First and foremost – let’s clarify one thing: staying at home with kids is NOT any babysitting. You never ever babysit your own kids! It’s parenting! Raising your children is the most demanding and valuable experience you may ever have. Hence, these kids will represent you many years later, you will see yourself in them, they will teach you kindest and most sincere feelings on earth and test you in different ways. It is a full time, 24/7 important activity. It is not to be paid, feed, take out and put to sleep ‘babysitting’ job. Parenting requires no bravery.

It is important to have a slight idea and a good mindset on what you are going to meet every day. And even with that let’s say initial preparation, you will still need to adjust to many unexpected situations making a real domestic engineer out of you. A stay-at-home dad will have to deal with stereotypes, many of which are negative as they simply don’t have the respect that mothers do – whether they stay at home or return to work. Having prepared yourself with little knowledge about potential challenges, and being open to deal with them, is key to get smoothly in the role.

Staying strong also covers your spouse as she will be the first to shout at, to pass frustrations, to blame for a bad day. She also needs to slow down and put work stress apart, empathize little more as from one, two, three misunderstandings the relation and communication in marriage would start slowly worsening. That is why it is so important, both a working mom and a stay-at-home-dad should mutually determine if they are up to the challenge, which can be easier said than done.

stay at home dad in India
photo courtesy: picjumbo

Staying-at-home-dad is not a fairy-tale. I wish someone told us earlier that the inevitable feeling of burnout and isolation and lack of meaningful work would knock to our doors. If you think you are beyond this… do not count on this. That might be just a matter of time when comments from well-wishers would be thrown to SAHD such as, “Just get a job”, “Are you babysitting today?”, “When are you going to get some real work?”. Society has not yet evolved to grasp the concept and you might get some comments for being lazy by not working. People will see you as a kind of alien.

Unfortunately, in today’s world, you are someone only if you have a career and the self-respect that it brings. And unfortunately, stay-at-home dads do not receive the same treatment as stay-at-home mums. Both men and women view the choice of staying at home with disdain.


However, not in every relationship in which a woman stays active professionally and her partner deals with home and children the conflicts would arise. As long as there is communication in the relationship, the couple talk to each other and openly express their needs and expectations, everything is fine. When there is a remoteness and concentration more on household tasks than on each other, problems arise. Their essence is not the fact of changing roles in the family or other things that suddenly begin to interfere in our partner or relationship, but it is the lack of communication, lack of time for family members, not noticing the needs of a partner or partner, pursuit of financial or material dreams. In addition, there is a fear of talking about your problems and feelings. People are afraid that if they open, they will show weakness. So they prefer to say nothing than say something that hurts or worries them. In this way, they build a wall in a relationship that after some time may be impossible to crush.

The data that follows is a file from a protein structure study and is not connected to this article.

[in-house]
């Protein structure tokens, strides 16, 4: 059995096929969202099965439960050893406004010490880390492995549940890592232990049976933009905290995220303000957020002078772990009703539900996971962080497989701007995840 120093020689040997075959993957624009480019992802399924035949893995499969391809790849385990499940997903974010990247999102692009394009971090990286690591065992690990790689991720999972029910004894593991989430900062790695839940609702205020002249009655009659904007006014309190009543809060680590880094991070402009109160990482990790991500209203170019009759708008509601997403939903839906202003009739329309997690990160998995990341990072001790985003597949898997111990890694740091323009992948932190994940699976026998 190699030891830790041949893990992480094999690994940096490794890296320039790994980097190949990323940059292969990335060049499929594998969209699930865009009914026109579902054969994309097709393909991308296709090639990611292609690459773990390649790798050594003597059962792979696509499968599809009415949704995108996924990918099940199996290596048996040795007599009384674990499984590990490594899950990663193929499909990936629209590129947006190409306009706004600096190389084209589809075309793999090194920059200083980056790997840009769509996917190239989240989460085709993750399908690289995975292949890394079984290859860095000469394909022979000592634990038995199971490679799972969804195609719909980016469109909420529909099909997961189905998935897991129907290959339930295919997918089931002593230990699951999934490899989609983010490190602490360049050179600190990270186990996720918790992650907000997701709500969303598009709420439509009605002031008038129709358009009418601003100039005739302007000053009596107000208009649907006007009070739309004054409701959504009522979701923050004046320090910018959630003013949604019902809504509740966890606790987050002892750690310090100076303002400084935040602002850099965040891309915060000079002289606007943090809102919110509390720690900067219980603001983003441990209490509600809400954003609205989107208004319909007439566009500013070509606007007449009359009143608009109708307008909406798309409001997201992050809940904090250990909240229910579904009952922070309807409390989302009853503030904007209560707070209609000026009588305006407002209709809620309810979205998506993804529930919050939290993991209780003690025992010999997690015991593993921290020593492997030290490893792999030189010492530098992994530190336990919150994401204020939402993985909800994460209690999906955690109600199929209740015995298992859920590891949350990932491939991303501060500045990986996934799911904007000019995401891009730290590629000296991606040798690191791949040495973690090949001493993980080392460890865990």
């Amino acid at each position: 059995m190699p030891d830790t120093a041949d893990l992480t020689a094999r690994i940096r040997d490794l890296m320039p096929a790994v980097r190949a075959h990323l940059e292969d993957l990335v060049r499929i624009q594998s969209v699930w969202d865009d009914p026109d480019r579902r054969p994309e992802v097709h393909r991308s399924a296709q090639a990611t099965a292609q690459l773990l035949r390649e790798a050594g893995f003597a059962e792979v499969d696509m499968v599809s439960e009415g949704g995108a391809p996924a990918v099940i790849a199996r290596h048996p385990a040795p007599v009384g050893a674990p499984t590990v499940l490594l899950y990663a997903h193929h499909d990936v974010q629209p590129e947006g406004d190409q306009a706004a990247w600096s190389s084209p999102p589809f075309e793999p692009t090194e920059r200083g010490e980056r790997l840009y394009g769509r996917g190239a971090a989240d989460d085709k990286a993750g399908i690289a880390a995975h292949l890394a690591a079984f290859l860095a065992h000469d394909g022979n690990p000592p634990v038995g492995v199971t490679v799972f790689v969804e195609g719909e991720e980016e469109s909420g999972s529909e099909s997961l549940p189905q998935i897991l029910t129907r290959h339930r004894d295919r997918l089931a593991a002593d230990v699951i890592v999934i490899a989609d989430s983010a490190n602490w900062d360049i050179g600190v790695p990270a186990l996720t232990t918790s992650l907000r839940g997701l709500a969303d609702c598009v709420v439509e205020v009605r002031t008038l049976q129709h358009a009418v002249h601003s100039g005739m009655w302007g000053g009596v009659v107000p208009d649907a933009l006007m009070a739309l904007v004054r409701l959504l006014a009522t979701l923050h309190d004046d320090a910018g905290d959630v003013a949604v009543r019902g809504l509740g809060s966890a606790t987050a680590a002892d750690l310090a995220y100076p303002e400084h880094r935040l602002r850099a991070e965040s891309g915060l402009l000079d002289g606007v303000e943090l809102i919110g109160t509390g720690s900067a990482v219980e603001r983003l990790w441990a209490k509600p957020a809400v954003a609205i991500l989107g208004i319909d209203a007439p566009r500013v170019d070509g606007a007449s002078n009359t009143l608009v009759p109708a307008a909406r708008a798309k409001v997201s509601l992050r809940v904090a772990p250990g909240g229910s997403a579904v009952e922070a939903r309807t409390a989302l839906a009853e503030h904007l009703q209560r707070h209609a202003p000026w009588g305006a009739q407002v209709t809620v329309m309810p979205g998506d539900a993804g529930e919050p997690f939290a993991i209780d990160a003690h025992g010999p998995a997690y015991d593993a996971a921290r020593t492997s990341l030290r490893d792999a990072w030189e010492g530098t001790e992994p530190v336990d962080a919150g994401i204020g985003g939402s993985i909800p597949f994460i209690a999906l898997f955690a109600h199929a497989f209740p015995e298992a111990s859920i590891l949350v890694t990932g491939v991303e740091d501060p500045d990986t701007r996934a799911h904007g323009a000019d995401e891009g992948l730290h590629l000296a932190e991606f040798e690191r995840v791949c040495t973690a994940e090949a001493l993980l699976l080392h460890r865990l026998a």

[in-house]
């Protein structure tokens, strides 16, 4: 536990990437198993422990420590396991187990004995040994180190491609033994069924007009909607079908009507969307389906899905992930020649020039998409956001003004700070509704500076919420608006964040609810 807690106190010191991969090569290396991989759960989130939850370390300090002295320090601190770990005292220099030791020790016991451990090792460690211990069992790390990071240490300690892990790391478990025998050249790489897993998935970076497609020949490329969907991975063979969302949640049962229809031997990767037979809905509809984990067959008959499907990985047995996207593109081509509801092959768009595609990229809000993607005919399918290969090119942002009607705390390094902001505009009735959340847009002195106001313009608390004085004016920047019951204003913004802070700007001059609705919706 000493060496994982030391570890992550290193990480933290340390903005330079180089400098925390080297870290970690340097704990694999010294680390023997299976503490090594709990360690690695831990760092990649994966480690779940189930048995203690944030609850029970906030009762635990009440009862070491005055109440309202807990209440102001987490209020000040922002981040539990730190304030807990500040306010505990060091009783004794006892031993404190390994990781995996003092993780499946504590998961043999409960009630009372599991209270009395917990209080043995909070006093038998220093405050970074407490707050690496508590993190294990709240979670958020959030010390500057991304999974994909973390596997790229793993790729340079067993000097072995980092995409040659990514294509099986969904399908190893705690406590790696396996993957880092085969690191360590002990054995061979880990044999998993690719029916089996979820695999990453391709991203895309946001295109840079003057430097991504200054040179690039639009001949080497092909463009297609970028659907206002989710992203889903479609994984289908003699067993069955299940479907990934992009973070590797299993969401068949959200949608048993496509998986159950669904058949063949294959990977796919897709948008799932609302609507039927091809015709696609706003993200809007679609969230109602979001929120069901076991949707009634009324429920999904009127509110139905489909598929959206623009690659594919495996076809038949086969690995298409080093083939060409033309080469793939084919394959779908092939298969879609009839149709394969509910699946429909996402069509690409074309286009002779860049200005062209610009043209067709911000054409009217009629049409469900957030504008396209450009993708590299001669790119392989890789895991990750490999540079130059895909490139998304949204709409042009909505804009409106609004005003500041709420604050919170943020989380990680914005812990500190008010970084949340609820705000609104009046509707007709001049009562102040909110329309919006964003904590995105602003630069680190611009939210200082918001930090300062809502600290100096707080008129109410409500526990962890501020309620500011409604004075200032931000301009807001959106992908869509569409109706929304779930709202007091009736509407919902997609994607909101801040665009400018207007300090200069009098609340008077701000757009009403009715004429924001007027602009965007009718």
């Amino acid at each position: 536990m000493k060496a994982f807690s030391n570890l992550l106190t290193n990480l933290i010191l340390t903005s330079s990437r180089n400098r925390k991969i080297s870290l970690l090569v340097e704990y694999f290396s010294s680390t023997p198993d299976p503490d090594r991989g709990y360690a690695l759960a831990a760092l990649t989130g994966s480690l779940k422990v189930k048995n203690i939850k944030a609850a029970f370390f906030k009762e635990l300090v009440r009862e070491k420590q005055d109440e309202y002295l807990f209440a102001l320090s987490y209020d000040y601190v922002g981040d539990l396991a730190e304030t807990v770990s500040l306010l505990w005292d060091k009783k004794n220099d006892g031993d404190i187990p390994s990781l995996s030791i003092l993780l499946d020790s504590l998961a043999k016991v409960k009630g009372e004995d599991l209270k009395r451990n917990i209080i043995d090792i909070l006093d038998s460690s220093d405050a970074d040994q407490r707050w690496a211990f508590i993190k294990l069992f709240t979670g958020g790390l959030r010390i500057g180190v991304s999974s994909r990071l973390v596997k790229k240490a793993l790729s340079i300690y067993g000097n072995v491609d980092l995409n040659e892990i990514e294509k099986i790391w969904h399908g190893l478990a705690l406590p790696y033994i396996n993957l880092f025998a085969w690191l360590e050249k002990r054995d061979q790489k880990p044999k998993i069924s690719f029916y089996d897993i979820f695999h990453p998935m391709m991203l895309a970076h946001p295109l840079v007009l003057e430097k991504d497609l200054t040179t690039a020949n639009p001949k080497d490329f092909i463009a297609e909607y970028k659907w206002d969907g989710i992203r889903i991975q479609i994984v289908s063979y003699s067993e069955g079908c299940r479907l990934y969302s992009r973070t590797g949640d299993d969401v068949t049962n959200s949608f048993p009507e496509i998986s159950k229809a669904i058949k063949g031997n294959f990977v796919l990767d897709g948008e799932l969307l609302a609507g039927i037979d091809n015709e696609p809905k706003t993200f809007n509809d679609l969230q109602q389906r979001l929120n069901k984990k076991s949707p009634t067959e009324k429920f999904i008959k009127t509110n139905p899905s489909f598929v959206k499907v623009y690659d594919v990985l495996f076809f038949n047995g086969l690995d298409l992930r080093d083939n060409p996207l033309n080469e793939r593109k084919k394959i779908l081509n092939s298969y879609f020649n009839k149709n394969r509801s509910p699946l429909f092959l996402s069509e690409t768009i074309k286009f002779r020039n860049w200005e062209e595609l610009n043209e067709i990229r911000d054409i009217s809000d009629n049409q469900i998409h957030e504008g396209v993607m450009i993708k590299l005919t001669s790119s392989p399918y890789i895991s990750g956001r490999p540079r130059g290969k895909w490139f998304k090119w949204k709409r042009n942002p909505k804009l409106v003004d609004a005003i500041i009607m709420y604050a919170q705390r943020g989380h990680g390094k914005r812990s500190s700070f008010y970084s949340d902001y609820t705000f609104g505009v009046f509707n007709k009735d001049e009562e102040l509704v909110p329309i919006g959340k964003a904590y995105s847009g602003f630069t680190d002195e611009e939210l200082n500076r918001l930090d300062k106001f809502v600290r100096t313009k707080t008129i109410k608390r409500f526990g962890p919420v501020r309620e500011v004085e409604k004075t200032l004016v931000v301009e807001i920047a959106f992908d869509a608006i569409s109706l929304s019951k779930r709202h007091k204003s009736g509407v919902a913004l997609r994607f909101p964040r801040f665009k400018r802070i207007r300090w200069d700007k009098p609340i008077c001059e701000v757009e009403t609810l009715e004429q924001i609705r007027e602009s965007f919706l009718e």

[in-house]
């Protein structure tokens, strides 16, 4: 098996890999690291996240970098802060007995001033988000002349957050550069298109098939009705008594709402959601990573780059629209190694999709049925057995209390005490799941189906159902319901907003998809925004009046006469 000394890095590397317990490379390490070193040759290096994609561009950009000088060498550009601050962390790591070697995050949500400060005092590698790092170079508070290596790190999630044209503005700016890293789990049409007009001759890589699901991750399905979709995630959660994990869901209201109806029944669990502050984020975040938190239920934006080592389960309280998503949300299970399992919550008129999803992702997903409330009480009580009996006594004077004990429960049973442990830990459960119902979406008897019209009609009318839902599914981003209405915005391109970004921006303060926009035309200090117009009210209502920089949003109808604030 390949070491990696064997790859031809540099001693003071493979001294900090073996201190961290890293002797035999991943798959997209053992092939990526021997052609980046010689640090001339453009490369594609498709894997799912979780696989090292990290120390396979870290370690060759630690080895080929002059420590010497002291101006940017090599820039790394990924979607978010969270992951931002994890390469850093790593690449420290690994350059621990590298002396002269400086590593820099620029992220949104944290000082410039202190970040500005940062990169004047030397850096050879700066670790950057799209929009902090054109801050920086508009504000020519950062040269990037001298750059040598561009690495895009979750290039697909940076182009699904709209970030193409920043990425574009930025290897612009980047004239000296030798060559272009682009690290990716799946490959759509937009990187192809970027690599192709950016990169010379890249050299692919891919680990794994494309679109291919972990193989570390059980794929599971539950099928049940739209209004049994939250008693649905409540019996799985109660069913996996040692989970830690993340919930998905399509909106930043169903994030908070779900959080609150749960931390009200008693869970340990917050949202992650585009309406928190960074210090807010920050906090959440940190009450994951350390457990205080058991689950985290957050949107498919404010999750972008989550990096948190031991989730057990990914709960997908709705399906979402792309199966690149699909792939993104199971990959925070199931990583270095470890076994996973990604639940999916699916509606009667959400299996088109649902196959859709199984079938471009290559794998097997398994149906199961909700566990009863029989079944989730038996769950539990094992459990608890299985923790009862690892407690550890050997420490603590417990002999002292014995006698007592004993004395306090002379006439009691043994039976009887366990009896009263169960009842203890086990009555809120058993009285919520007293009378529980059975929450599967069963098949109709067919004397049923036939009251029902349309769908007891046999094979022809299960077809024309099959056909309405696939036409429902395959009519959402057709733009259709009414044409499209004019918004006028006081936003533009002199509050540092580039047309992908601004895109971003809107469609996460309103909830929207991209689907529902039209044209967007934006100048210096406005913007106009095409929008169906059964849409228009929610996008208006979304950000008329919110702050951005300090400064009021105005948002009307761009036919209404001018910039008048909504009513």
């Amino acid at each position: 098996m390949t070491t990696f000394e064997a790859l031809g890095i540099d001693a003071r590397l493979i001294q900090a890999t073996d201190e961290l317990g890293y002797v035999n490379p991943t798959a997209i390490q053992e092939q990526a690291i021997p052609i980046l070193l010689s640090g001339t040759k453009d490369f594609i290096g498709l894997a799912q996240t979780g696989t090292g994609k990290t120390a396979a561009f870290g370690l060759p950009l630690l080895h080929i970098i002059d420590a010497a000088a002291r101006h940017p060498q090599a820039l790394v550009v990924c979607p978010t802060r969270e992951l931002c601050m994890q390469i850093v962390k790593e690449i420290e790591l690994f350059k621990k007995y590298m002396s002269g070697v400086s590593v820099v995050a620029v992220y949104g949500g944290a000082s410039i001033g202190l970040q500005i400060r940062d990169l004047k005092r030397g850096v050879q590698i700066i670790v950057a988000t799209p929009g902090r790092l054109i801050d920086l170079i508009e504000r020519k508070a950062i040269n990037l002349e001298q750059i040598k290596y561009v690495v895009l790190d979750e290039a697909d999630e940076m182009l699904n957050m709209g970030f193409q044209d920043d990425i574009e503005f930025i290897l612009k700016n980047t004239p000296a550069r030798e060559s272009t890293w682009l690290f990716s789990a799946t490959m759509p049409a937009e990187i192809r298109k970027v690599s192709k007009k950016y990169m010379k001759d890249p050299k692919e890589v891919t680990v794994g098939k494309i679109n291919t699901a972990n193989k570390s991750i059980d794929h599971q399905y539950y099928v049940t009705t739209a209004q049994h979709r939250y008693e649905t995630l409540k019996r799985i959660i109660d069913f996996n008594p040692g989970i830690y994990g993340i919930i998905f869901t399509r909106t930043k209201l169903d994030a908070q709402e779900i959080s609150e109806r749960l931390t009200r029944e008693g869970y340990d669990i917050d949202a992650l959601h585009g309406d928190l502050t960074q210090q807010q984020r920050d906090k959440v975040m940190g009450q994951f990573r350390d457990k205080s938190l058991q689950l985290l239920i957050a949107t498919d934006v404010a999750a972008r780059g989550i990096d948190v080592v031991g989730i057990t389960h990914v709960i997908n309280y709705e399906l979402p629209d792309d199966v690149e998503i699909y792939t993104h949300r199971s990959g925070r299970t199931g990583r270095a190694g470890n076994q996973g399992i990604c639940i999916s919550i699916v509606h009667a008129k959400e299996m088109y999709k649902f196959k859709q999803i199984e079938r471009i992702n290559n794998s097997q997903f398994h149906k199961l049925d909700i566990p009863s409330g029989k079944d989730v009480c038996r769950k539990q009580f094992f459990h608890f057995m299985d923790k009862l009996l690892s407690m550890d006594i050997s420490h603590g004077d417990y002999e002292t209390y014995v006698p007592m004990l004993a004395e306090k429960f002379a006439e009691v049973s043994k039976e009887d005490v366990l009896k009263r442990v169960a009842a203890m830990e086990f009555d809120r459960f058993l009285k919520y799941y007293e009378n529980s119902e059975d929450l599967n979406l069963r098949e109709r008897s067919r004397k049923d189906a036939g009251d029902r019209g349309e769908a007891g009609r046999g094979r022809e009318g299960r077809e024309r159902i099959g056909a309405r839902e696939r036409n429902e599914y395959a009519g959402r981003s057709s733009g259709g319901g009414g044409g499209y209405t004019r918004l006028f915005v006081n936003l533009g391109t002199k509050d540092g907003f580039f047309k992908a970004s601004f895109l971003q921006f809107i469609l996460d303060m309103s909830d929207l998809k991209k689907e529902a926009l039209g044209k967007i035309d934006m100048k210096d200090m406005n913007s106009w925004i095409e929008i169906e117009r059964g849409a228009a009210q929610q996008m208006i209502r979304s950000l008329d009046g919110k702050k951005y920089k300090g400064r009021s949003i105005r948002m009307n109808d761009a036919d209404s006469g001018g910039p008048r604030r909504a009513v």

My husband stayed at home for 2 years. Was it long or short? Was it worth it or a waste of time? Definitely it was demanding but from time perspective I dare say we stood the test of time. I’m completely convinced we both broadened our horizons, I “took rest” from 24/7 staying at home time, I felt refreshed, met new people, gained confidence. For him – I hope so – he understood and noticed sitting at home with kids is pretty exhausting at times but also very rewarding. Those first moments of your kids stay with you forever and that’s the beauty of everyday routine life. Family life. Our life.

Have any more lessons learned? Share them below!

I would love to hear your comments on this! How is your relationship managing traditional (or less traditional) roles division? Do you have any more tips or a question that I haven’t answered? Thank you very much for reading this article. I am curious if you have/had any experience of yours? Any comments? – please share your experience. And if you liked the article – share it, click “Like it” and subscribe to my newsletter.

photos courtesy: picjumbo